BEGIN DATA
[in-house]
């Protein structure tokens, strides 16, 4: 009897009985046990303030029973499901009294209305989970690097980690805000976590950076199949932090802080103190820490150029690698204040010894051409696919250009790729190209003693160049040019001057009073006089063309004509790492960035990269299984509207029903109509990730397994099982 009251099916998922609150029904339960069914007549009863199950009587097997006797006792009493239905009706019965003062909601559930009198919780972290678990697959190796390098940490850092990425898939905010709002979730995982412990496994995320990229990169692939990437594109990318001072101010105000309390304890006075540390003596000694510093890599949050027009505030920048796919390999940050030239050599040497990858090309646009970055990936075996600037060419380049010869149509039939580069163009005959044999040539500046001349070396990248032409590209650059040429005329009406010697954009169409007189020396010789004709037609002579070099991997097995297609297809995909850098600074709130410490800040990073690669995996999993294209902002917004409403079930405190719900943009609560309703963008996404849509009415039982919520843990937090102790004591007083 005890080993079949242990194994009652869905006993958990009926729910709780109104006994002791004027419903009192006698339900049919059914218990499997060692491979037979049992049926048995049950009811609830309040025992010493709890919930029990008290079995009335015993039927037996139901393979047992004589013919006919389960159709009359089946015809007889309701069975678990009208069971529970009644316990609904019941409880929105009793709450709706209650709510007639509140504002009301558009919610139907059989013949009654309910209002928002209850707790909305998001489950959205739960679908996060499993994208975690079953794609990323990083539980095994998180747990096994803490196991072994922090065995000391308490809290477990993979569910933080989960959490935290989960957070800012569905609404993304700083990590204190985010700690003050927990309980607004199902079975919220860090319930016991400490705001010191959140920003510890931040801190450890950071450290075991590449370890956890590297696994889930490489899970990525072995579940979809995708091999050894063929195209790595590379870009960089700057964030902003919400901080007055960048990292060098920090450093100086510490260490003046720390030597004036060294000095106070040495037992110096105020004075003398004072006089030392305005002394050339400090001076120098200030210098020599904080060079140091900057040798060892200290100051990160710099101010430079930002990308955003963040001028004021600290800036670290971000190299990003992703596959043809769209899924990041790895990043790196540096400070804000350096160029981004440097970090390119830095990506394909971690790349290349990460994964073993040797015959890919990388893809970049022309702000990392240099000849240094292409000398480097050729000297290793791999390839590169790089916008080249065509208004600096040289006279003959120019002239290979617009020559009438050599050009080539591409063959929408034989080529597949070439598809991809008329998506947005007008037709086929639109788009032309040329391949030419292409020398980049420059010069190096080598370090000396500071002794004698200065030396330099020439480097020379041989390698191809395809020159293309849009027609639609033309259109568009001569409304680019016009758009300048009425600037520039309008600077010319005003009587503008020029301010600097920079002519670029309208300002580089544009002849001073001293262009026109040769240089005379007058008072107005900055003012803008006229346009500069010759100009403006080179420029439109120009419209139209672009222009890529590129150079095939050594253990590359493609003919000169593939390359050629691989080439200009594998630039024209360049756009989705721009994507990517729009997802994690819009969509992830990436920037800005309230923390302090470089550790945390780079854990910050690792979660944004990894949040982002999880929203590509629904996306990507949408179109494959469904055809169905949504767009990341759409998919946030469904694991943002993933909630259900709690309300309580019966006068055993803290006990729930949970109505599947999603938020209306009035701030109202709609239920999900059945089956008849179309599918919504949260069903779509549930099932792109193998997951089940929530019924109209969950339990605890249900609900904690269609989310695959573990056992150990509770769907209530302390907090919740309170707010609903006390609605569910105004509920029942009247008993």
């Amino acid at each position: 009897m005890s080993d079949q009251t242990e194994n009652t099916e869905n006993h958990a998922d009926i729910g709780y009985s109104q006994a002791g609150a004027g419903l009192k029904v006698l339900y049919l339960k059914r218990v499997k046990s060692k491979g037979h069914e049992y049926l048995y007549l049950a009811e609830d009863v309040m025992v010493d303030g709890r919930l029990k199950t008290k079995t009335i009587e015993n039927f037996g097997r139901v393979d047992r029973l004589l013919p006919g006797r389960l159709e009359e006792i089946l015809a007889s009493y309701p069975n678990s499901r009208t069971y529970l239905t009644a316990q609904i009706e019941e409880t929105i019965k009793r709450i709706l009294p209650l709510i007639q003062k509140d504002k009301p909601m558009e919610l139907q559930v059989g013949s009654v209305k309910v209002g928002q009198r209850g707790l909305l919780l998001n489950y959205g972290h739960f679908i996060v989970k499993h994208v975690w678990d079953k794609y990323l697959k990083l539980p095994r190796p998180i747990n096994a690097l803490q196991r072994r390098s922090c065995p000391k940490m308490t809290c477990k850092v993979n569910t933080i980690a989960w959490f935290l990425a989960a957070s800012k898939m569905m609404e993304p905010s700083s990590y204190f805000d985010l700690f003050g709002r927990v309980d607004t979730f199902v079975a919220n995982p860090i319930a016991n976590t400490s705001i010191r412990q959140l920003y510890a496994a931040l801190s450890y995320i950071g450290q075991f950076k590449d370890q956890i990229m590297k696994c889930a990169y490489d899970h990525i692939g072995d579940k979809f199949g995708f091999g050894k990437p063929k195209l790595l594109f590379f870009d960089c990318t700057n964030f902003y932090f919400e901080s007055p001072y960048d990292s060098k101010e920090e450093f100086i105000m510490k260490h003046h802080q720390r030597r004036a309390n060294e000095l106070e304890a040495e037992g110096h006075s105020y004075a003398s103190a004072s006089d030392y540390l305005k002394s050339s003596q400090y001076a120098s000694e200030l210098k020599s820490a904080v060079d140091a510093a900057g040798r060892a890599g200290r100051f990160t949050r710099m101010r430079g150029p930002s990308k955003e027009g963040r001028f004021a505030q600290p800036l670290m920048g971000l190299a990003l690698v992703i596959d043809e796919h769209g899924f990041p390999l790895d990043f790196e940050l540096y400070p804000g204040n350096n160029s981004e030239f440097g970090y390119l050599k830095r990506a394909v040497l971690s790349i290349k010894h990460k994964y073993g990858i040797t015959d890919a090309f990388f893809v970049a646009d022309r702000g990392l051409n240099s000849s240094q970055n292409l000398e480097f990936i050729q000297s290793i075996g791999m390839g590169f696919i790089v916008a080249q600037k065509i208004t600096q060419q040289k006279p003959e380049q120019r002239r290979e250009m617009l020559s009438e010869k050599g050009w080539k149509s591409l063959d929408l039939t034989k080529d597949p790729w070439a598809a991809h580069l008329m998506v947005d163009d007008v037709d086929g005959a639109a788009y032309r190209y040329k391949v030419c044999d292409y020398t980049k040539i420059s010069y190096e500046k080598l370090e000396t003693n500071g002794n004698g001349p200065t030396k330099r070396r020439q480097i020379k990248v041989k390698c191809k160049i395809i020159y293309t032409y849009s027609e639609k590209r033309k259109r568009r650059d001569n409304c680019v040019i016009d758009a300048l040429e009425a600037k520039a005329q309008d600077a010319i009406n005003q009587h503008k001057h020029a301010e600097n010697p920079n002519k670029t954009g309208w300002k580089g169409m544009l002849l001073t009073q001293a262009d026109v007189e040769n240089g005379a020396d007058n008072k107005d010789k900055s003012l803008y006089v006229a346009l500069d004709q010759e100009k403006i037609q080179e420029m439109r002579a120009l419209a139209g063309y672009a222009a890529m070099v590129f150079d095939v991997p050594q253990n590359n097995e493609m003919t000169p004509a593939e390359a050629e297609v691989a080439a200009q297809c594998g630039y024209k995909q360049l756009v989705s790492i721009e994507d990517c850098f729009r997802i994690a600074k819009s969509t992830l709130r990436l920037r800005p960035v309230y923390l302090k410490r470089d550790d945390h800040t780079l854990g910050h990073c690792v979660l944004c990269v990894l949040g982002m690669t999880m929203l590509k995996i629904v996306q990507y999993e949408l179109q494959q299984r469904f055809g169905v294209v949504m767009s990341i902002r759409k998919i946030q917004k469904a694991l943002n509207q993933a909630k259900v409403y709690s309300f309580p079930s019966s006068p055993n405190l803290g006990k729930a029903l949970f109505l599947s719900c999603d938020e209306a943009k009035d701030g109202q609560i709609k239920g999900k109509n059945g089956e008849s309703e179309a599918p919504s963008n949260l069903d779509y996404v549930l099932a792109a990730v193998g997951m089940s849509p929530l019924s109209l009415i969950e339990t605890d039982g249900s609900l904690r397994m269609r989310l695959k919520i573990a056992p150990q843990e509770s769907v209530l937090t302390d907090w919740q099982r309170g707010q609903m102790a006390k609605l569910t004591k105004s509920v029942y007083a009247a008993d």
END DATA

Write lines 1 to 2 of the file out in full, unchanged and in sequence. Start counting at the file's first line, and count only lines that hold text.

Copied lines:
[in-house]
């Protein structure tokens, strides 16, 4: 009897009985046990303030029973499901009294209305989970690097980690805000976590950076199949932090802080103190820490150029690698204040010894051409696919250009790729190209003693160049040019001057009073006089063309004509790492960035990269299984509207029903109509990730397994099982 009251099916998922609150029904339960069914007549009863199950009587097997006797006792009493239905009706019965003062909601559930009198919780972290678990697959190796390098940490850092990425898939905010709002979730995982412990496994995320990229990169692939990437594109990318001072101010105000309390304890006075540390003596000694510093890599949050027009505030920048796919390999940050030239050599040497990858090309646009970055990936075996600037060419380049010869149509039939580069163009005959044999040539500046001349070396990248032409590209650059040429005329009406010697954009169409007189020396010789004709037609002579070099991997097995297609297809995909850098600074709130410490800040990073690669995996999993294209902002917004409403079930405190719900943009609560309703963008996404849509009415039982919520843990937090102790004591007083 005890080993079949242990194994009652869905006993958990009926729910709780109104006994002791004027419903009192006698339900049919059914218990499997060692491979037979049992049926048995049950009811609830309040025992010493709890919930029990008290079995009335015993039927037996139901393979047992004589013919006919389960159709009359089946015809007889309701069975678990009208069971529970009644316990609904019941409880929105009793709450709706209650709510007639509140504002009301558009919610139907059989013949009654309910209002928002209850707790909305998001489950959205739960679908996060499993994208975690079953794609990323990083539980095994998180747990096994803490196991072994922090065995000391308490809290477990993979569910933080989960959490935290989960957070800012569905609404993304700083990590204190985010700690003050927990309980607004199902079975919220860090319930016991400490705001010191959140920003510890931040801190450890950071450290075991590449370890956890590297696994889930490489899970990525072995579940979809995708091999050894063929195209790595590379870009960089700057964030902003919400901080007055960048990292060098920090450093100086510490260490003046720390030597004036060294000095106070040495037992110096105020004075003398004072006089030392305005002394050339400090001076120098200030210098020599904080060079140091900057040798060892200290100051990160710099101010430079930002990308955003963040001028004021600290800036670290971000190299990003992703596959043809769209899924990041790895990043790196540096400070804000350096160029981004440097970090390119830095990506394909971690790349290349990460994964073993040797015959890919990388893809970049022309702000990392240099000849240094292409000398480097050729000297290793791999390839590169790089916008080249065509208004600096040289006279003959120019002239290979617009020559009438050599050009080539591409063959929408034989080529597949070439598809991809008329998506947005007008037709086929639109788009032309040329391949030419292409020398980049420059010069190096080598370090000396500071002794004698200065030396330099020439480097020379041989390698191809395809020159293309849009027609639609033309259109568009001569409304680019016009758009300048009425600037520039309008600077010319005003009587503008020029301010600097920079002519670029309208300002580089544009002849001073001293262009026109040769240089005379007058008072107005900055003012803008006229346009500069010759100009403006080179420029439109120009419209139209672009222009890529590129150079095939050594253990590359493609003919000169593939390359050629691989080439200009594998630039024209360049756009989705721009994507990517729009997802994690819009969509992830990436920037800005309230923390302090470089550790945390780079854990910050690792979660944004990894949040982002999880929203590509629904996306990507949408179109494959469904055809169905949504767009990341759409998919946030469904694991943002993933909630259900709690309300309580019966006068055993803290006990729930949970109505599947999603938020209306009035701030109202709609239920999900059945089956008849179309599918919504949260069903779509549930099932792109193998997951089940929530019924109209969950339990605890249900609900904690269609989310695959573990056992150990509770769907209530302390907090919740309170707010609903006390609605569910105004509920029942009247008993």